19th Century Photography
Photography is an early example of nanotechnology, which depends on the production of silver nanoparticles sensitive to light.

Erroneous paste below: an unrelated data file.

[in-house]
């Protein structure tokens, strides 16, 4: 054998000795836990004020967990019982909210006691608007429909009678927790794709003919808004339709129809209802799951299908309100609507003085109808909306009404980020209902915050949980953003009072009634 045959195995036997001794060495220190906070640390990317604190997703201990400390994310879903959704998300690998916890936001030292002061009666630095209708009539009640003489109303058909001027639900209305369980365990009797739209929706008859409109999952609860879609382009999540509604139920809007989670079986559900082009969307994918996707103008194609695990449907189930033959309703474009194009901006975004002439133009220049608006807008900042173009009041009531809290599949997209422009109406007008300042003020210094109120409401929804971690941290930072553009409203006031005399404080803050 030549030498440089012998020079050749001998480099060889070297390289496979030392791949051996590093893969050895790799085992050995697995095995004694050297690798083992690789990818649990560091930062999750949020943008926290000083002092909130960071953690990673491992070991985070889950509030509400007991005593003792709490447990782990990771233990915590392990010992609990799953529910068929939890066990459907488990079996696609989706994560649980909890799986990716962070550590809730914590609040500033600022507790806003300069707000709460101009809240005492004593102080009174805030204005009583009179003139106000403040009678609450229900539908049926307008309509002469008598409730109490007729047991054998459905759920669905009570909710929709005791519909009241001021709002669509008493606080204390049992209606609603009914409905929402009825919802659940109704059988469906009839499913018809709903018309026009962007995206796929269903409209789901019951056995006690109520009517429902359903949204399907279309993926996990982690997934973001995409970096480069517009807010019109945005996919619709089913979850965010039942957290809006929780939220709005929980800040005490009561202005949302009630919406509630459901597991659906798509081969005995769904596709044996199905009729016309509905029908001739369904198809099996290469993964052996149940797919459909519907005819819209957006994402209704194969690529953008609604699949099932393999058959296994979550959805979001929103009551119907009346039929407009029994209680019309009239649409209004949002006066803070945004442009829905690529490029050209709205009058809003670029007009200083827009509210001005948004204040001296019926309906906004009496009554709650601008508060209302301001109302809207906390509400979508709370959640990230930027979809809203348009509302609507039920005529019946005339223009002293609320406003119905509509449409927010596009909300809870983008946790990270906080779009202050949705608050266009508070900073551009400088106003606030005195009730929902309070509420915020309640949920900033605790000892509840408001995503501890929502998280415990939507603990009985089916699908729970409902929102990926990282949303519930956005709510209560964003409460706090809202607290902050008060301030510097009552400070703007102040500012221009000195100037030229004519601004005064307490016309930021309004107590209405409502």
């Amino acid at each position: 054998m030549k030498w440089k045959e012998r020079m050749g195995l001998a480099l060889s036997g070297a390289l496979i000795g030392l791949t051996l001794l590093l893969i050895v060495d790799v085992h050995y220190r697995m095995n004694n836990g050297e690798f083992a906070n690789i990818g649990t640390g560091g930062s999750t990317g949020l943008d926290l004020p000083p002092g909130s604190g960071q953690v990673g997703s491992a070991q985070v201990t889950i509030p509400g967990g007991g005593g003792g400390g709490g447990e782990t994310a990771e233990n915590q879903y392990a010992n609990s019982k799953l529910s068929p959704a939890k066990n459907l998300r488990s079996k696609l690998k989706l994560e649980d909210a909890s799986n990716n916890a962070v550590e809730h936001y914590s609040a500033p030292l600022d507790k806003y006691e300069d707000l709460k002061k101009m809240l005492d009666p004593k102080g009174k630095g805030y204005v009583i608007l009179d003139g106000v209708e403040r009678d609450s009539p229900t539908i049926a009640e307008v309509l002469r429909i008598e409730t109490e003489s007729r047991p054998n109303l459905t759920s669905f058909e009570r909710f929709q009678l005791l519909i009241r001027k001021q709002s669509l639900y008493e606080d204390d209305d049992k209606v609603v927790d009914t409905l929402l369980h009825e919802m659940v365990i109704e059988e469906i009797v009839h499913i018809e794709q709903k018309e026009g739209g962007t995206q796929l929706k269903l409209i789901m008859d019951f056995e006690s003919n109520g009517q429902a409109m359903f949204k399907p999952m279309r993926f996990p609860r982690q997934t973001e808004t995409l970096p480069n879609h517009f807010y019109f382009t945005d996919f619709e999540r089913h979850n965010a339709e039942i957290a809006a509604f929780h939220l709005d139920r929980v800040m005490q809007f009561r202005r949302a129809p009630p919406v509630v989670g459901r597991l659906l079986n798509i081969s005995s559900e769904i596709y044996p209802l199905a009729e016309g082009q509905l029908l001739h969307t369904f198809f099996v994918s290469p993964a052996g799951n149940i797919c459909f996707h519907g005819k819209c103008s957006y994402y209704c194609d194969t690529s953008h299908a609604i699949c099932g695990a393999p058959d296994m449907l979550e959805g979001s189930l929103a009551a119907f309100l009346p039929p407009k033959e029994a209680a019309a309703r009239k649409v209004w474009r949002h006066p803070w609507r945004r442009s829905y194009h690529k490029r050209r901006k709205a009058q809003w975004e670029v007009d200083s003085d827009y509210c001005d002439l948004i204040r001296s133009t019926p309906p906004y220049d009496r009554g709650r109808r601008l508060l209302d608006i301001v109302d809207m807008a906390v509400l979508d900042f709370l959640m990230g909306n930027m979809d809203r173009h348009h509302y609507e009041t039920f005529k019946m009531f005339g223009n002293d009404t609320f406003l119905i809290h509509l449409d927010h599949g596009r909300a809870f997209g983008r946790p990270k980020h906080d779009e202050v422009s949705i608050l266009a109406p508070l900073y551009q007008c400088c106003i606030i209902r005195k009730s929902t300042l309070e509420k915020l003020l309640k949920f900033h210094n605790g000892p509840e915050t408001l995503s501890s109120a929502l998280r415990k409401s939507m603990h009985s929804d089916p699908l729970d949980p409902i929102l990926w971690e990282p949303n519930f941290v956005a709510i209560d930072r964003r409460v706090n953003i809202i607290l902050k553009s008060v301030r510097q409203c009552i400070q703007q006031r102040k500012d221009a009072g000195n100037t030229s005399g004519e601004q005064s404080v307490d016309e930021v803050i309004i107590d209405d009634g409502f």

Photographic film is a thin layer of gelatin containing silver halides and a base of transparent cellulose acetate. The light decomposes the silver halides, producing nanoparticles of silver, which are the pixels of the photographic image. In the late eighteenth century, the British scientists Thomas Wedgewood and Sir Humphry Davy were able to produce images using silver nitrate and chloride, but their images were not permanent. The first successful photograph was produced in 1827 by Joseph Niépce using material that hardened on exposure to light. This picture required an exposure of eight hours. Niépce went into partnership with Louis Daguerre. Although Niépce died of a stroke only four years later, Daguerre continued to experiment, and, in 1839, discovered a way of developing photographic plates, a process which greatly reduced the exposure time from eight hours to half an hour. He also discovered that an image could be made permanent by immersing it in salt.